The rise of wearable health tech could mean the end of the sickie

May 19, 2015 by Emmanuel Tsekleves, The Conversation
Is your smartwatch spying on you? Credit: Alexey Boldin/shutterstock.com

Now that the sun is shining and the temperature is rising, it's officially sickie season: go to work, or get struck down with "flu", a "24-hour virus", or that faithful stand-by, the dodgy prawn takeaway.

Figures show that over a third of employees in the UK admit to pulling a sickie at some point or other. But things may be changing soon – such as the Apple Watch, Microsoft Band, Fitbit, or Jawbone Up may become mainstream within a few years, bringing health monitoring capabilities that reveal how your body is performing. It's not inconceivable that in time this same could be used to prove how well, or unwell, you are – such as when phoning in sick.

Wearable health tech is still in its early days. These devices come with sensors that can record how many steps and how much exercise you've taken, how well and long you've slept, stress levels, blood pressure, sun exposure, even what you've have eaten. Added together, all this could easily demonstrate that you're not so sick after all.

Since some wearables are aimed at being fashionable accessories, employers might be minded to tap into the trend. So next time you're pulling a sickie, you might need the data to back up your story. With GPS-equipped devices there'll be no opportunity to escape your sickbed to a barbeque or trip to the beach, while ultraviolet sensors will detect the increase in sunshine and detect movement not typically associated with bed rest.

Using your data against you

What if employers and move in the direction that the car insurance industry has taken, where every health transgression (a boozy night out, a Christmas feast, or too many lazy days on the sofa) could increase your health premium rates? Such a scenario isn't so far away, and this should concern us. Apple is clearly making a beeline for the health and fitness industry with Watch and its integrated HealthKit software, now integrated with its iOS mobile operating system, and it is the only firm to do so.

Typically, health insurers use (a calculation of body fat that takes into account your age, weight and height) to set premiums, and some insurers set rates based on basic data from wearables, such as the number of steps we take link?. Fitbit and Jawbone Up are both already playing a bigger role in how is calculated, with more employers opting to monitor data generated by such wearable trackers. And here's the catch: employers are holding their insured staff to account with penalties and rewards as part of an increasing number of so-called "corporate-wellness programmes".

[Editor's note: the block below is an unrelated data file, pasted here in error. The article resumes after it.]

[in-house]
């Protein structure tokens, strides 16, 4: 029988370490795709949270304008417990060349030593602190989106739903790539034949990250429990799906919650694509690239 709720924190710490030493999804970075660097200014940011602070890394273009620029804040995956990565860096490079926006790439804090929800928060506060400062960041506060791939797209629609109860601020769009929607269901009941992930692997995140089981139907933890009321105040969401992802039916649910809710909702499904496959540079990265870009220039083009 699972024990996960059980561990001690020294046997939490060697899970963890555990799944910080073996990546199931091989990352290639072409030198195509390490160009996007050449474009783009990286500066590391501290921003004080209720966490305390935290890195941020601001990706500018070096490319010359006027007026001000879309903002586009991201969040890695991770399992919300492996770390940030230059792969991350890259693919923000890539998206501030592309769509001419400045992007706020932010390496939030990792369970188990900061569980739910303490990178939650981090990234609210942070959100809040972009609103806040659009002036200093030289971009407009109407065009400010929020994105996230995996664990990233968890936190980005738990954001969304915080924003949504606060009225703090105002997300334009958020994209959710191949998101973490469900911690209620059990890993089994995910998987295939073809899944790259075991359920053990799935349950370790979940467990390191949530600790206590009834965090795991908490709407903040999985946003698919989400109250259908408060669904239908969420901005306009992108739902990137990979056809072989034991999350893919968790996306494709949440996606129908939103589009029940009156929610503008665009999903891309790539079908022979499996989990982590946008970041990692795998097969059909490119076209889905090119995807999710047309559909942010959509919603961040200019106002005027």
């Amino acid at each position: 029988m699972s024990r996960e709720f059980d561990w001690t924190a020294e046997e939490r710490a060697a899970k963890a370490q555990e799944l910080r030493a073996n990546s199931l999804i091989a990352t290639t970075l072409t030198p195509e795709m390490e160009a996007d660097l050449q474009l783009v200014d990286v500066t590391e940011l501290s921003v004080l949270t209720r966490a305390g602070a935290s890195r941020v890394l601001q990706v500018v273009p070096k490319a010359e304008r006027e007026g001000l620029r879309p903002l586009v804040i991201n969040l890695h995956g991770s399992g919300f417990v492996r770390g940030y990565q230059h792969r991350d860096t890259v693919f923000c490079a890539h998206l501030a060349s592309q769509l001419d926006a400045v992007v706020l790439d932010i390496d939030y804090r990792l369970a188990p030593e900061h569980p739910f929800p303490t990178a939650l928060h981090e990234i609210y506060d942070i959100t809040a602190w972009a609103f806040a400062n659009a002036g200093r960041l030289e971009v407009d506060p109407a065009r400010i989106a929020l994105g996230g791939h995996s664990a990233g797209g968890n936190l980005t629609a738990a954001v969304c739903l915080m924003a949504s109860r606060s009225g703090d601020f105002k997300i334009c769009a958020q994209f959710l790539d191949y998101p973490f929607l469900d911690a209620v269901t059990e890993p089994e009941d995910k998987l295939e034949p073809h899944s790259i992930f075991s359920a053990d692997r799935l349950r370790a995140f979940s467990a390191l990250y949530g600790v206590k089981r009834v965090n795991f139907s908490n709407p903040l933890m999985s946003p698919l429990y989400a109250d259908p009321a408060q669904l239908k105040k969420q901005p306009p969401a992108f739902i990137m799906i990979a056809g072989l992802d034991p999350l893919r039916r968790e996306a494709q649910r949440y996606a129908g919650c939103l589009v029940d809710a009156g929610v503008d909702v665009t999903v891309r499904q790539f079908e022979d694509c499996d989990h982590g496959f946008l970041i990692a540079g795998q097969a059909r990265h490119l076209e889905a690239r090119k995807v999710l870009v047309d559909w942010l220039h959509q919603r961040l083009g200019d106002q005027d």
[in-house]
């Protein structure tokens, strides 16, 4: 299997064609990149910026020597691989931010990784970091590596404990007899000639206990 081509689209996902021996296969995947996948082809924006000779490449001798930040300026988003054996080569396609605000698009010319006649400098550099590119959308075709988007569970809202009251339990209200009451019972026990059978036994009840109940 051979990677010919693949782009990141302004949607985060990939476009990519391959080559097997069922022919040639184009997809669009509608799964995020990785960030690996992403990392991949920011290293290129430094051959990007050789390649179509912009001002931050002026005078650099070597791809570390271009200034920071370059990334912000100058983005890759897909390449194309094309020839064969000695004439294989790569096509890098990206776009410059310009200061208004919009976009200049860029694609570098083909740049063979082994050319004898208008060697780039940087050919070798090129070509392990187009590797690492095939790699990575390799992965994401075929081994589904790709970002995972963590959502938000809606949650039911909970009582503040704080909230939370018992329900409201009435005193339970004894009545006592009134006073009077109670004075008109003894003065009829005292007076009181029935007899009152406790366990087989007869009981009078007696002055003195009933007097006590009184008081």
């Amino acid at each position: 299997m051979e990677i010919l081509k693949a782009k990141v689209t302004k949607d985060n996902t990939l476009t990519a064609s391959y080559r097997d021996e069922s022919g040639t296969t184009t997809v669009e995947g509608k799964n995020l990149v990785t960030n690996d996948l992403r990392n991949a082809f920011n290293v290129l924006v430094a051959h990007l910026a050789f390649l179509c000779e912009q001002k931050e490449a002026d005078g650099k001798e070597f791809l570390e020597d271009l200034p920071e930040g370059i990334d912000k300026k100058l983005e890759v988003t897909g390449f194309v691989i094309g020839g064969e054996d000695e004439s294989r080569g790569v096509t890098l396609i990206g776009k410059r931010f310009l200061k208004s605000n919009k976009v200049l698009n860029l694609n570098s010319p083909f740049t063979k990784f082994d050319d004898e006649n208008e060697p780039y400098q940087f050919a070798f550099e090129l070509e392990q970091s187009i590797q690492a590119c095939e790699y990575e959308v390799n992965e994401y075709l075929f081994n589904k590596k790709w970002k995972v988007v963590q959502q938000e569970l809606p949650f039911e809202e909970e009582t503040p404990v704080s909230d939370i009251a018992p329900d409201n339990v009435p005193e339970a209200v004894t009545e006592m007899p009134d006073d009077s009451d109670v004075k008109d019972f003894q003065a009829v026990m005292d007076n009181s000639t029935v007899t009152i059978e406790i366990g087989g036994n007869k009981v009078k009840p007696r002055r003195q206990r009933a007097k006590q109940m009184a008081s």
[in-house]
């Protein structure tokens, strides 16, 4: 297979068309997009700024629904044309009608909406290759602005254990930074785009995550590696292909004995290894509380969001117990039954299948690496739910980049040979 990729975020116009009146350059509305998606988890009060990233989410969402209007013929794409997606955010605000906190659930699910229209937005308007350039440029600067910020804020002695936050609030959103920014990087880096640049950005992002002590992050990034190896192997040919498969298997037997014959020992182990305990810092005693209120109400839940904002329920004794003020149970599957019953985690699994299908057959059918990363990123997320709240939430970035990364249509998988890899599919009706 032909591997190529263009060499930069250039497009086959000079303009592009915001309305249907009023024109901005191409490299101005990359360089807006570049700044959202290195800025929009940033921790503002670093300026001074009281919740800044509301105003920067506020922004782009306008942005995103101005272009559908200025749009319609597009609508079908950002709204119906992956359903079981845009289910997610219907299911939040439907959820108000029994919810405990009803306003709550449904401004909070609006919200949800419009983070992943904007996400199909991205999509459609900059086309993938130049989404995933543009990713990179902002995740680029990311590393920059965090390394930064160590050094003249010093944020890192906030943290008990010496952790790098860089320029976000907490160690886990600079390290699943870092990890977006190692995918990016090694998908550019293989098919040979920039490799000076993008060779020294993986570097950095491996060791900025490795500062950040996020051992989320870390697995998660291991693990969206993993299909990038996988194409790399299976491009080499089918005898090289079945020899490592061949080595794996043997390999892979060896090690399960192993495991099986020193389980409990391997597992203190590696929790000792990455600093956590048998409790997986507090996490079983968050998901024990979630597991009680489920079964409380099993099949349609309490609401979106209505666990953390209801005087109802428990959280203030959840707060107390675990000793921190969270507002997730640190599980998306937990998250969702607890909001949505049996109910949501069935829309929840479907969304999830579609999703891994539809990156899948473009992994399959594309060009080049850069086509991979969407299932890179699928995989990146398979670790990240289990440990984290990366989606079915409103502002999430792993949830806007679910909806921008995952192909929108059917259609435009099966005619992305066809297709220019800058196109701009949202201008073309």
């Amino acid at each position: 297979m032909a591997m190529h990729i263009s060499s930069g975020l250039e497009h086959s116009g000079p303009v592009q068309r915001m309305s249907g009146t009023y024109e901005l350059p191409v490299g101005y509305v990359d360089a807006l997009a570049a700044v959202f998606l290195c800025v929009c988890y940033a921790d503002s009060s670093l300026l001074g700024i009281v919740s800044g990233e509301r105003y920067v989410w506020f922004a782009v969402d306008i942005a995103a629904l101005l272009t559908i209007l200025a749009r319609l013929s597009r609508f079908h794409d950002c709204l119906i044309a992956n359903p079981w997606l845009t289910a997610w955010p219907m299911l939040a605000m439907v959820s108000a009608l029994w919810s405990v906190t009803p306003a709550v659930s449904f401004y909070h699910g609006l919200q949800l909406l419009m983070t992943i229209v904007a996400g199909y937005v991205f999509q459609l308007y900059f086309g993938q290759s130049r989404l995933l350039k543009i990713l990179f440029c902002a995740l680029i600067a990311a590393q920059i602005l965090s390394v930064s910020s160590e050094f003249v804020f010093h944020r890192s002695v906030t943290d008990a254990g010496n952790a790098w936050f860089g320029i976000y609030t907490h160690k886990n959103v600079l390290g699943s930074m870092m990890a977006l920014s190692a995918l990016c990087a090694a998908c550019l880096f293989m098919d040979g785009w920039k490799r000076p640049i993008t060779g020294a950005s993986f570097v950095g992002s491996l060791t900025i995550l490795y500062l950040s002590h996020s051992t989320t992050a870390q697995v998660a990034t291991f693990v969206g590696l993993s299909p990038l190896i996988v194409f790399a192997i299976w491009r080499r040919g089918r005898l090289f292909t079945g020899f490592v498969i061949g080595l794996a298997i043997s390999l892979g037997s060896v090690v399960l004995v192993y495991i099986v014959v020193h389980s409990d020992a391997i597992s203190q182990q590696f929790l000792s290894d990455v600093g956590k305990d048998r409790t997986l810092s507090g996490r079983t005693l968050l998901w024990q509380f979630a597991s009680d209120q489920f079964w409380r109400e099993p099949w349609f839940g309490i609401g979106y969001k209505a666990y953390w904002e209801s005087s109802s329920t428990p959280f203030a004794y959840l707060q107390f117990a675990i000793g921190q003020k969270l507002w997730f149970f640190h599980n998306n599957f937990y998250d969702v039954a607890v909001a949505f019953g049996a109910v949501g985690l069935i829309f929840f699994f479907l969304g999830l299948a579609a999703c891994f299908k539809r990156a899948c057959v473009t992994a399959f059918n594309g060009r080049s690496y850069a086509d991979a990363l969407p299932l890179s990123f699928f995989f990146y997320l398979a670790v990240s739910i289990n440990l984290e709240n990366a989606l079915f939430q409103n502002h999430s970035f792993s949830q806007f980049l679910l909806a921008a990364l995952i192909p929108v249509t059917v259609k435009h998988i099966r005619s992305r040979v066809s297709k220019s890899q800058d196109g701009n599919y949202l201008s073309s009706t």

For example, at BP staff are given Fitbits for free as long as the company has access to their data. The more physically active an employee is (as measured by the device) the more points they're awarded. Higher points lower the company's insurance premium. Other companies are adopting similar wellbeing employee health insurance programmes too.

Consent, for now

Wearable tech is still far from perfect, and that means inventive workarounds will be found. A few acquaintances of mine who shall remain nameless have found creative ways of racking up a few more miles, while actually continuing their usual, less-than-active habits. These include holding and shaking the device for a few minutes at a time, or attaching it to their cat or dog, or offering pocket money to other, younger and fitter family members to wear. Obviously insurers and developers are aware of these, so it won't be long until such loopholes are closed.

For now, we can consent to share our data from wearables with employers or insurers in exchange or lower premiums or cheaper travel. But how long before the company wearable is a mandatory part of the uniform?

Emmanuel Tsekleves is Senior Lecturer in Design Interactions at Lancaster University.

Explore further: Wearable-device maker Fitbit to go public

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